Former Director of Quality Assurance in the Ministry of Education Mr Enos Oyaya has described the recently introduced Competence Based Curriculum (CBC) as the way to go in a rapidly changing world where technology leads the way to development.
He said anybody resisting the new education system that already has been rolled out in early primary education (Standard one to three) was old fashioned and should be ignored. “We can only avoid change at our peril in a dynamic world where anything outdated must be jettisoned to cover lost ground,” cautioned Mr Oyaya at a workshop for Secondary School teachers on Strengthening of Mathematics and Science Education (SMASE) at Egerton University, Njoro.
The five day workshop sponsored by the Centre for Mathematics, Science and Technology Education in Africa (CEMASTEA) brought together 125 secondary school teachers drawn from Homa Bay, Tharaka Nithi, Tana River, Laikipia, Embu Kajiado and Garissa Counties Mr Oyaya said many countries had embraced the Competence Based Curriculum to match the pace of life in the 21st Century.
He said that unlike the three-decade-old 8:4:4 system where spoon feeding of learners took centre stage in teaching leaving brains to lie fallow with disastrous consequences on skills development and innovation, CBC invited an atmosphere of critical thinking, innovation and problem-solving.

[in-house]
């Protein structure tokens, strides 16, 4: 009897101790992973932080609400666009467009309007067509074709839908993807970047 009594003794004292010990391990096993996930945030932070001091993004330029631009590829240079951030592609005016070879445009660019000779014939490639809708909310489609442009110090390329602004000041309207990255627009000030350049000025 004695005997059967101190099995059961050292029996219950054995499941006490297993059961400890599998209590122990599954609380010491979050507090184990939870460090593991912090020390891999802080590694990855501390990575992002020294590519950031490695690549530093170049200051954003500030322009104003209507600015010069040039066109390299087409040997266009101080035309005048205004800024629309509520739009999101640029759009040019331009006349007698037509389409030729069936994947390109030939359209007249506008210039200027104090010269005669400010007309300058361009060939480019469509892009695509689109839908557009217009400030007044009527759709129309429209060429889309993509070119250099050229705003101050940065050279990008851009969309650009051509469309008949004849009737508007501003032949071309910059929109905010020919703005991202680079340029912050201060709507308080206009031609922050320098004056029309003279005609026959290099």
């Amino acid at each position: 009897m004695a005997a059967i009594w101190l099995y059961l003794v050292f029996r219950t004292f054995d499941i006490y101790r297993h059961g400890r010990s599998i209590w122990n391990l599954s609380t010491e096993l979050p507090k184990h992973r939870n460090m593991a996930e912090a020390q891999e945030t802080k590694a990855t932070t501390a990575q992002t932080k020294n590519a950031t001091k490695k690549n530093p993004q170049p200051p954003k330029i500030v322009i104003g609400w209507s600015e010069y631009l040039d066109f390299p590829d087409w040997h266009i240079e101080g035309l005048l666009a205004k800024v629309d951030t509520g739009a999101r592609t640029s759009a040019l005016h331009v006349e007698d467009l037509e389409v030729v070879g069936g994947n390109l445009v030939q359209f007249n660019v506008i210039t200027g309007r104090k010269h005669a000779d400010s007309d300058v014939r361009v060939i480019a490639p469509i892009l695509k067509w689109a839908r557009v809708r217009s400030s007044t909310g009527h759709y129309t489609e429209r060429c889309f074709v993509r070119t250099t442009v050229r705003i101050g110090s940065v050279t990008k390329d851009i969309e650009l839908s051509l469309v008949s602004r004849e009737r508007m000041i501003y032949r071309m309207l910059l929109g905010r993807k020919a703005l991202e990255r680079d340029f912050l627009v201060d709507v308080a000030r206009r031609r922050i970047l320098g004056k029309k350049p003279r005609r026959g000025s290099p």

The retired veteran educationist said it was regrettable that 8:4:4 initially meant to impart education for self-reliance became teacher centred, unnecessarily burdensome and did not give ample attention to flexible pathways for identifying and nurturing talent.
Addressing a similar forum in Embu that brought together 121 secondary school teachers from seven counties, Professor Gerald Kimani who teaches Curriculum Studies and Mathematics at the University of Nairobi emphasized on the effective use of learner-centered strategies in technology learning to enhance the understanding of mathematics and science.
He said technology had changed the way things are done, thanks to science and innovation. “The future lies in a digital world and our education must adapt accordingly lest we are left behind,” Prof Kimani told teachers from Busia, Machakos, Kwale, Isiolo, Lamu, Mandera and Kirinyaga Counties.
In Nairobi, CEMASTEA Director Mr Stephen Njoroge said the African Union had adopted Agenda 2063 that calls for a “revolution” of education, skills and active promotion of science, technology, research and innovation. He was addressing 82 Primary School teacher trainers drawn from 14 counties.
He said achievement of vision 2030 hinged squarely on science, technology and innovation which are critical ingredients for a nation’s economic and technological take off in the modern world.
“CEMASTEA is mandated to enhance the capacity of mathematics and science teachers for effective curriculum delivery,” said Mr Njoroge describing the two disciplines as the building blocks of Technology.
He said CEMASTEA that also caters for other African countries had since the beginning of the year trained 1,100 County trainers expected to train 11,709 Mathematics and science teachers drawn from across the country.
“The teachers are taken through Project Based Learning (PBL) and ICT integration and Inquiry-Based Learning that are in-line with on-going curriculum reforms emphasizing on making learners experience science and acquire competencies to fit in the 21st-century work environment,” said the director.
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